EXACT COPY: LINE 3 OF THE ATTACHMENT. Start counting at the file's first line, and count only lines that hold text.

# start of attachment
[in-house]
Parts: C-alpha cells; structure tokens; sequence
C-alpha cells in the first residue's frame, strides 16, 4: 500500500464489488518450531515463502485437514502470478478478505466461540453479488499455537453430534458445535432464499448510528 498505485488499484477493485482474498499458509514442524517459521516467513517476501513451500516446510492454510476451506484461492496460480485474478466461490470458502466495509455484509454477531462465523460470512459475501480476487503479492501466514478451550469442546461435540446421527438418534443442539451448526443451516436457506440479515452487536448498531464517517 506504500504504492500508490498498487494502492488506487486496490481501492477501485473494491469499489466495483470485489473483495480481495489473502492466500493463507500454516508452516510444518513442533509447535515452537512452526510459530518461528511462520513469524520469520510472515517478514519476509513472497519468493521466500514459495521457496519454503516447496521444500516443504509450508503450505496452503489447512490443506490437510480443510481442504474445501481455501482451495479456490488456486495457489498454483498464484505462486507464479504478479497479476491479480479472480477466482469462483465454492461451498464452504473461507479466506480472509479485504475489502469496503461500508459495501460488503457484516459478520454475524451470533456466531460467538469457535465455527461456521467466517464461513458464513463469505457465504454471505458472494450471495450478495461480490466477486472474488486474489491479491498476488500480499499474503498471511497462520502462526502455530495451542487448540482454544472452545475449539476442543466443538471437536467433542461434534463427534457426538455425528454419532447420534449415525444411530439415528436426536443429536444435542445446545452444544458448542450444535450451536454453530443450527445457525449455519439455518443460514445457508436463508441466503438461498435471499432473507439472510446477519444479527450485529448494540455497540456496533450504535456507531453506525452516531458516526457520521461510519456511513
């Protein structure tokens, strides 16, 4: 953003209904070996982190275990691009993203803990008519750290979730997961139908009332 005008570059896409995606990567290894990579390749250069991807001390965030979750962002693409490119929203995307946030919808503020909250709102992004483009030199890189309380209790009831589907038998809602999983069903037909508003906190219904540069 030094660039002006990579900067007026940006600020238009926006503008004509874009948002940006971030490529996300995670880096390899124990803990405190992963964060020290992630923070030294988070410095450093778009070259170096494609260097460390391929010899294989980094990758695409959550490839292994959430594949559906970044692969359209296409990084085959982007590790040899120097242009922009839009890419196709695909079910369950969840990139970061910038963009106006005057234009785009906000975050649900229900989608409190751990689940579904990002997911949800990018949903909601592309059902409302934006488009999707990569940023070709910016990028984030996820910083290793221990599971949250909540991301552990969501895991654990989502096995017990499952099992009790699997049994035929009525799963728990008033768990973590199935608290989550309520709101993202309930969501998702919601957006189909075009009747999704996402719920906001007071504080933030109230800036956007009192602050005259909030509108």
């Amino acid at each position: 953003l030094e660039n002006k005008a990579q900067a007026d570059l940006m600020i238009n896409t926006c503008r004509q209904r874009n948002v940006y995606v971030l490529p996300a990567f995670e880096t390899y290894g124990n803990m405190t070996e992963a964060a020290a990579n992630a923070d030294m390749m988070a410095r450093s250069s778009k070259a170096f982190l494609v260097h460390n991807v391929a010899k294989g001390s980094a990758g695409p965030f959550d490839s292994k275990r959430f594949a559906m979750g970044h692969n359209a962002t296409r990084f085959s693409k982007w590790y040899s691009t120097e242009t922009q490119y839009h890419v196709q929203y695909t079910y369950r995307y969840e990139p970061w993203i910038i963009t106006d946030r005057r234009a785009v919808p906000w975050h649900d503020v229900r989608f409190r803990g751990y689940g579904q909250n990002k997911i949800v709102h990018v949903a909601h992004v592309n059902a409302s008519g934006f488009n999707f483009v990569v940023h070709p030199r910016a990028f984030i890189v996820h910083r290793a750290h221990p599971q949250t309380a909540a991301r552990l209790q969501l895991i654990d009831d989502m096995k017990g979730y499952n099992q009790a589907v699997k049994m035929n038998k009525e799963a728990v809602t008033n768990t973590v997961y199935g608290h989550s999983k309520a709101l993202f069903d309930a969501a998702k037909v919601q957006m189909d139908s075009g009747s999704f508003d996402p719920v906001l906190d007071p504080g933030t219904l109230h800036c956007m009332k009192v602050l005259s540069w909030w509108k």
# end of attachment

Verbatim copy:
C-alpha cells in the first residue's frame, strides 16, 4: 500500500464489488518450531515463502485437514502470478478478505466461540453479488499455537453430534458445535432464499448510528 498505485488499484477493485482474498499458509514442524517459521516467513517476501513451500516446510492454510476451506484461492496460480485474478466461490470458502466495509455484509454477531462465523460470512459475501480476487503479492501466514478451550469442546461435540446421527438418534443442539451448526443451516436457506440479515452487536448498531464517517 506504500504504492500508490498498487494502492488506487486496490481501492477501485473494491469499489466495483470485489473483495480481495489473502492466500493463507500454516508452516510444518513442533509447535515452537512452526510459530518461528511462520513469524520469520510472515517478514519476509513472497519468493521466500514459495521457496519454503516447496521444500516443504509450508503450505496452503489447512490443506490437510480443510481442504474445501481455501482451495479456490488456486495457489498454483498464484505462486507464479504478479497479476491479480479472480477466482469462483465454492461451498464452504473461507479466506480472509479485504475489502469496503461500508459495501460488503457484516459478520454475524451470533456466531460467538469457535465455527461456521467466517464461513458464513463469505457465504454471505458472494450471495450478495461480490466477486472474488486474489491479491498476488500480499499474503498471511497462520502462526502455530495451542487448540482454544472452545475449539476442543466443538471437536467433542461434534463427534457426538455425528454419532447420534449415525444411530439415528436426536443429536444435542445446545452444544458448542450444535450451536454453530443450527445457525449455519439455518443460514445457508436463508441466503438461498435471499432473507439472510446477519444479527450485529448494540455497540456496533450504535456507531453506525452516531458516526457520521461510519456511513